Monday, January 14, 2008
teaching an op art class at the Figge Art Museum
back when i was finishing up my BFA, working at the university's art gallery, my boss / gallery director Barry Blinderman curated a show called "post-hypnotic." the works in the exhibition were culled from artists all over the world, and for a quick description, I'll quote Barry's words:
"post-hypnotic examines the resurgence of pronounced optical effects in the work of 28 painters living in the U.S., Switzerland, England, and Japan. The Op art movement—peaking in the wake of mid-sixties World’s Fair optimism—lost its critical appeal as it transmuted almost overnight from canvas into clothing design. Since the 1980s, however, numerous artists have revisited perceptual phenomena involving pulsating patterns, afterimages, vibrating illusionistic space, and other sensations often associated with altered states."
Little did any of us know, but this gem of a show - organized and installed by 5 people in Normal, IL - would go on to travel for several years, including such venues as The Atlanta College of Art Gallery, The Tweed Museum at the University of Minnesota-Duluth, The McKinney Ave Contemporary in Dallas, The Chicago Cultural Center, The Philharmonic Center for the Arts in Naples, FL, The Contemporary Arts Center of Cincinnati, and The Southeastern Center for Contemporary Art in Winston-Salem, NC.
The show left a lasting impression on me partly (a tad) in my own work, but moreso in terms of the "wow.... cool." factor. After the buzz was over and done with - several years later when I had moved on to chicago - I used the work as a point of departure for several art project ideas for a day camp I worked at. And it worked wonderfully. so... after moving back here and a couple years of going back and forth on the idea, i finally submitted a post-hyponitc-ish idea as a formal studio class proposal to the Figge Art Museum. a few months back they accepted it as an official class for this winter/spring season.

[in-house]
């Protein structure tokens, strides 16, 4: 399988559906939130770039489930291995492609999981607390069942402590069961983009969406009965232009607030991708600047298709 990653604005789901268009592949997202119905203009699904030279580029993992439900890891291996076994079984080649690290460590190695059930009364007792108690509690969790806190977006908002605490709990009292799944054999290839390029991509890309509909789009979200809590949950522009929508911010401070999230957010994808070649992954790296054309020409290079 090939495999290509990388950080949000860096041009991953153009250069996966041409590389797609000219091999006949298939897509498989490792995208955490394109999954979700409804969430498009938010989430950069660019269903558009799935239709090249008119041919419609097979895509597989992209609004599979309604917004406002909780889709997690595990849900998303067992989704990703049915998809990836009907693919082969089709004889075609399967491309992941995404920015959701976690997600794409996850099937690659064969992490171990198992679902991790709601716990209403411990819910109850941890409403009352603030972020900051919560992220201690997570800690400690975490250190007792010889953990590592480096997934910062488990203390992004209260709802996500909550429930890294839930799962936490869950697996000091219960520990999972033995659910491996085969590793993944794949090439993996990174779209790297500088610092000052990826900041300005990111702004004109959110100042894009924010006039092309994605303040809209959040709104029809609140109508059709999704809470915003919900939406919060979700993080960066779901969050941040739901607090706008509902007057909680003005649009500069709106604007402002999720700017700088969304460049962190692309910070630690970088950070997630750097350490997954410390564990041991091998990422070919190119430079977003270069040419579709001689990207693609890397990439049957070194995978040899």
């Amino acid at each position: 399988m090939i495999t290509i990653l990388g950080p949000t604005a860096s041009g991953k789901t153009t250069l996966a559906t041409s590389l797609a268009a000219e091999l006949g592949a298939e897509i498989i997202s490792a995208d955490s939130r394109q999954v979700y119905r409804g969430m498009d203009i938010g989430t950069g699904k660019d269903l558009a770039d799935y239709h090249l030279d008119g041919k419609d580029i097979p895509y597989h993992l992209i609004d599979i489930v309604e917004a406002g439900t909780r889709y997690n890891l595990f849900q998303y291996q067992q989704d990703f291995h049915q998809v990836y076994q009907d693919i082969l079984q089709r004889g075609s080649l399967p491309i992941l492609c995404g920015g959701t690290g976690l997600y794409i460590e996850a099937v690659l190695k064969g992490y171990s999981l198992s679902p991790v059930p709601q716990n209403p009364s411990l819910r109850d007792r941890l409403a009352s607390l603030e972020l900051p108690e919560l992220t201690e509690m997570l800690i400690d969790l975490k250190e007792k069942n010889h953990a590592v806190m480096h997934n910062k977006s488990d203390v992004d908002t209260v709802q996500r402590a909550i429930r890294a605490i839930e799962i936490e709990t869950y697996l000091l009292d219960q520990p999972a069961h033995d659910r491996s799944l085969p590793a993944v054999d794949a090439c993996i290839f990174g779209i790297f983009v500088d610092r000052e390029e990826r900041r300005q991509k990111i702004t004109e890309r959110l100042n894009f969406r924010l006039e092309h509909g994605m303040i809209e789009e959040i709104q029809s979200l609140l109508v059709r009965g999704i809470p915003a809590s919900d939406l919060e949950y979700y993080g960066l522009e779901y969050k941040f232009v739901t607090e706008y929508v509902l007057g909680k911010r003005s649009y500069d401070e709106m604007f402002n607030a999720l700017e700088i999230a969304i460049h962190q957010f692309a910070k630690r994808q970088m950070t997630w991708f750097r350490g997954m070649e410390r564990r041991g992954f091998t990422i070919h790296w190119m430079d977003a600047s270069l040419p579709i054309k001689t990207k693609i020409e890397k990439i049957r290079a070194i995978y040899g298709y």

here's my description of the class:
In the 1990s, contemporary art saw a resurgence of visually stimulating “Op Art” that proved to be as exciting as the work made by the 1960s artists that pioneered the genre. Join us in this class as we talk about some famous Op Art works throughout the years, and then go on to create our own wild, eye-popping paintings and drawings.
we'll start of each session by looking at reproductions of some work throughout the ages, as well as the official exhibition catalogue we made back at ISU, talking about what makes the pieces powerfully "popping," and then get to work on individual acrylic paintings. a run of three classes will be for students within the 5th to 8th grade range. those classes meet from 1:00 to 2:15 on Saturdays April 12th, 19th, and 26th. A separate class for high school students will take place as one section of the "Teen Scene" class - my op art section takes place from 2:30 to 4:30 on Saturday, February 23rd. if you know anyone who may be interested, give the museum a call.
Primary Color Vortex